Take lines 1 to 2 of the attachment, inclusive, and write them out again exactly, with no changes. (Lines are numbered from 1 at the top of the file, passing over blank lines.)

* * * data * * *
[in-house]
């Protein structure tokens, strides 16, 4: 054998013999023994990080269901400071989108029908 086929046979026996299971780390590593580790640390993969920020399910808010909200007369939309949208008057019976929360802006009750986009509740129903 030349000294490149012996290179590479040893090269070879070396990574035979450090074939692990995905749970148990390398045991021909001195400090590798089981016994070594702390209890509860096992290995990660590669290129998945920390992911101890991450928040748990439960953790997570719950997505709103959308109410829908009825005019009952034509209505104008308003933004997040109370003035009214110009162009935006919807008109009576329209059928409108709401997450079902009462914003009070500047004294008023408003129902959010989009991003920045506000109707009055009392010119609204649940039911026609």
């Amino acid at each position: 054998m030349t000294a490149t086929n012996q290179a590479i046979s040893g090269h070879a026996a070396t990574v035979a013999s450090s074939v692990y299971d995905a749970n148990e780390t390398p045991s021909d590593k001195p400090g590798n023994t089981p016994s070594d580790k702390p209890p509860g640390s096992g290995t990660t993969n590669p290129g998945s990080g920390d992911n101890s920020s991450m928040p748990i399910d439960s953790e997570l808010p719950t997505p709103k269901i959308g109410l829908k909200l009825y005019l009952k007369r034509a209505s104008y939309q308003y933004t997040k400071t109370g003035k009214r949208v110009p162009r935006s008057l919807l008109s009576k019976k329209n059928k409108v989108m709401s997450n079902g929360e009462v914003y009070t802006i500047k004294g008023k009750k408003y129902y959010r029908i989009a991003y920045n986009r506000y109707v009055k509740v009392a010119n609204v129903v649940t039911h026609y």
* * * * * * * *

[in-house]
């Protein structure tokens, strides 16, 4: 054998013999023994990080269901400071989108029908 086929046979026996299971780390590593580790640390993969920020399910808010909200007369939309949208008057019976929360802006009750986009509740129903 030349000294490149012996290179590479040893090269070879070396990574035979450090074939692990995905749970148990390398045991021909001195400090590798089981016994070594702390209890509860096992290995990660590669290129998945920390992911101890991450928040748990439960953790997570719950997505709103959308109410829908009825005019009952034509209505104008308003933004997040109370003035009214110009162009935006919807008109009576329209059928409108709401997450079902009462914003009070500047004294008023408003129902959010989009991003920045506000109707009055009392010119609204649940039911026609």